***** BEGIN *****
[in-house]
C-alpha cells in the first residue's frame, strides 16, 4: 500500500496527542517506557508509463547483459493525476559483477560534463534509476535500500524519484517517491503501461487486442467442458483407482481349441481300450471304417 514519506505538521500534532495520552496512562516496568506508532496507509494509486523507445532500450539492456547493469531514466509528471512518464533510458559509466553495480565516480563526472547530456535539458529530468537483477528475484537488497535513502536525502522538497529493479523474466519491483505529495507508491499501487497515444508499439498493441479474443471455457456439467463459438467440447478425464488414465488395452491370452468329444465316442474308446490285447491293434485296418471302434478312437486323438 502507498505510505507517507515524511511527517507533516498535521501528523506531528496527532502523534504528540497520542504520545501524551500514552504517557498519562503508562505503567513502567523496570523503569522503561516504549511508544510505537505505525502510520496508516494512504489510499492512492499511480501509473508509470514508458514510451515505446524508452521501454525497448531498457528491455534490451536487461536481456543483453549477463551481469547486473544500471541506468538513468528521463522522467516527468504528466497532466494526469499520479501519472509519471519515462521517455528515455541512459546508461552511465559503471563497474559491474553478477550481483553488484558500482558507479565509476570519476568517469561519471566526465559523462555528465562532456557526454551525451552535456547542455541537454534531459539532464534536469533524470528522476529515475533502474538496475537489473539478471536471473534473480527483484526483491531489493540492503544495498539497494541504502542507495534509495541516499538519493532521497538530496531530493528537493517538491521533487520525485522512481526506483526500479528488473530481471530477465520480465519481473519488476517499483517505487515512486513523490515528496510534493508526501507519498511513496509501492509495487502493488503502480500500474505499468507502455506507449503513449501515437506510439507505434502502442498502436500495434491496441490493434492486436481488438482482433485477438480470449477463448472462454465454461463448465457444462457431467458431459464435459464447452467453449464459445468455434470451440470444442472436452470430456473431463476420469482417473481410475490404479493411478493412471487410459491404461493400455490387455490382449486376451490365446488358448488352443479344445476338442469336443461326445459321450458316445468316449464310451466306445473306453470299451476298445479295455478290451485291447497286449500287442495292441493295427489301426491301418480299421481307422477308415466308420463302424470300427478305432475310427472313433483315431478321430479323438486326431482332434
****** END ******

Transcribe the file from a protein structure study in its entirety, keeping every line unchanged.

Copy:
[in-house]
C-alpha cells in the first residue's frame, strides 16, 4: 500500500496527542517506557508509463547483459493525476559483477560534463534509476535500500524519484517517491503501461487486442467442458483407482481349441481300450471304417 514519506505538521500534532495520552496512562516496568506508532496507509494509486523507445532500450539492456547493469531514466509528471512518464533510458559509466553495480565516480563526472547530456535539458529530468537483477528475484537488497535513502536525502522538497529493479523474466519491483505529495507508491499501487497515444508499439498493441479474443471455457456439467463459438467440447478425464488414465488395452491370452468329444465316442474308446490285447491293434485296418471302434478312437486323438 502507498505510505507517507515524511511527517507533516498535521501528523506531528496527532502523534504528540497520542504520545501524551500514552504517557498519562503508562505503567513502567523496570523503569522503561516504549511508544510505537505505525502510520496508516494512504489510499492512492499511480501509473508509470514508458514510451515505446524508452521501454525497448531498457528491455534490451536487461536481456543483453549477463551481469547486473544500471541506468538513468528521463522522467516527468504528466497532466494526469499520479501519472509519471519515462521517455528515455541512459546508461552511465559503471563497474559491474553478477550481483553488484558500482558507479565509476570519476568517469561519471566526465559523462555528465562532456557526454551525451552535456547542455541537454534531459539532464534536469533524470528522476529515475533502474538496475537489473539478471536471473534473480527483484526483491531489493540492503544495498539497494541504502542507495534509495541516499538519493532521497538530496531530493528537493517538491521533487520525485522512481526506483526500479528488473530481471530477465520480465519481473519488476517499483517505487515512486513523490515528496510534493508526501507519498511513496509501492509495487502493488503502480500500474505499468507502455506507449503513449501515437506510439507505434502502442498502436500495434491496441490493434492486436481488438482482433485477438480470449477463448472462454465454461463448465457444462457431467458431459464435459464447452467453449464459445468455434470451440470444442472436452470430456473431463476420469482417473481410475490404479493411478493412471487410459491404461493400455490387455490382449486376451490365446488358448488352443479344445476338442469336443461326445459321450458316445468316449464310451466306445473306453470299451476298445479295455478290451485291447497286449500287442495292441493295427489301426491301418480299421481307422477308415466308420463302424470300427478305432475310427472313433483315431478321430479323438486326431482332434